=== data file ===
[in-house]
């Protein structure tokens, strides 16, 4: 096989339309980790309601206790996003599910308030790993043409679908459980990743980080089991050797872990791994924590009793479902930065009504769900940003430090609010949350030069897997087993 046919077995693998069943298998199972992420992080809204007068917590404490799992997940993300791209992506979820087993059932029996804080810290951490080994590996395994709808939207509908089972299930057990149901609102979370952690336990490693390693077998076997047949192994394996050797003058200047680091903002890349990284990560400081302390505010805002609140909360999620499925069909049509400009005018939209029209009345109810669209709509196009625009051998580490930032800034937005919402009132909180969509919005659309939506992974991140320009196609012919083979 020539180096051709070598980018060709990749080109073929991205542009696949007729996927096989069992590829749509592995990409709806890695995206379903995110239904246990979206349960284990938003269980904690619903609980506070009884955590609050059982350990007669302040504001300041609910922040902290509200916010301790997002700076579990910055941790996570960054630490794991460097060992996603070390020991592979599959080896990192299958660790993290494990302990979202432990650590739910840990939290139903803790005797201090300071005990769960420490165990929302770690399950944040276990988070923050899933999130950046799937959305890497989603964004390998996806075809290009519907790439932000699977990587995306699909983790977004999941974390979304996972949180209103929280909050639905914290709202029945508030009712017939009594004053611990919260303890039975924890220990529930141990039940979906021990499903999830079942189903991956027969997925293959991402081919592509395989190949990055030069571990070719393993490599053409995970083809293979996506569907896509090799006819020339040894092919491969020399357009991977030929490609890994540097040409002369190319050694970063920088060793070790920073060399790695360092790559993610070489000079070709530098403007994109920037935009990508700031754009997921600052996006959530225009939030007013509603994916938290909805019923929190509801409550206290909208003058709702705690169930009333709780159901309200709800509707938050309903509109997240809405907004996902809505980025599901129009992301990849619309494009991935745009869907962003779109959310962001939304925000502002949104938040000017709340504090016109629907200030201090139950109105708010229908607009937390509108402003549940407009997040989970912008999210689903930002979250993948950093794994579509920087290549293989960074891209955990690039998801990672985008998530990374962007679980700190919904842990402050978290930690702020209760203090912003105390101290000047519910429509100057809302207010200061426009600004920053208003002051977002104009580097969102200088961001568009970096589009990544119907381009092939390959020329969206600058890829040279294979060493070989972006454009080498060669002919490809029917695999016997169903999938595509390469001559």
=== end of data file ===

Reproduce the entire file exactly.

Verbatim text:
[in-house]
């Protein structure tokens, strides 16, 4: 096989339309980790309601206790996003599910308030790993043409679908459980990743980080089991050797872990791994924590009793479902930065009504769900940003430090609010949350030069897997087993 046919077995693998069943298998199972992420992080809204007068917590404490799992997940993300791209992506979820087993059932029996804080810290951490080994590996395994709808939207509908089972299930057990149901609102979370952690336990490693390693077998076997047949192994394996050797003058200047680091903002890349990284990560400081302390505010805002609140909360999620499925069909049509400009005018939209029209009345109810669209709509196009625009051998580490930032800034937005919402009132909180969509919005659309939506992974991140320009196609012919083979 020539180096051709070598980018060709990749080109073929991205542009696949007729996927096989069992590829749509592995990409709806890695995206379903995110239904246990979206349960284990938003269980904690619903609980506070009884955590609050059982350990007669302040504001300041609910922040902290509200916010301790997002700076579990910055941790996570960054630490794991460097060992996603070390020991592979599959080896990192299958660790993290494990302990979202432990650590739910840990939290139903803790005797201090300071005990769960420490165990929302770690399950944040276990988070923050899933999130950046799937959305890497989603964004390998996806075809290009519907790439932000699977990587995306699909983790977004999941974390979304996972949180209103929280909050639905914290709202029945508030009712017939009594004053611990919260303890039975924890220990529930141990039940979906021990499903999830079942189903991956027969997925293959991402081919592509395989190949990055030069571990070719393993490599053409995970083809293979996506569907896509090799006819020339040894092919491969020399357009991977030929490609890994540097040409002369190319050694970063920088060793070790920073060399790695360092790559993610070489000079070709530098403007994109920037935009990508700031754009997921600052996006959530225009939030007013509603994916938290909805019923929190509801409550206290909208003058709702705690169930009333709780159901309200709800509707938050309903509109997240809405907004996902809505980025599901129009992301990849619309494009991935745009869907962003779109959310962001939304925000502002949104938040000017709340504090016109629907200030201090139950109105708010229908607009937390509108402003549940407009997040989970912008999210689903930002979250993948950093794994579509920087290549293989960074891209955990690039998801990672985008998530990374962007679980700190919904842990402050978290930690702020209760203090912003105390101290000047519910429509100057809302207010200061426009600004920053208003002051977002104009580097969102200088961001568009970096589009990544119907381009092939390959020329969206600058890829040279294979060493070989972006454009080498060669002919490809029917695999016997169903999938595509390469001559």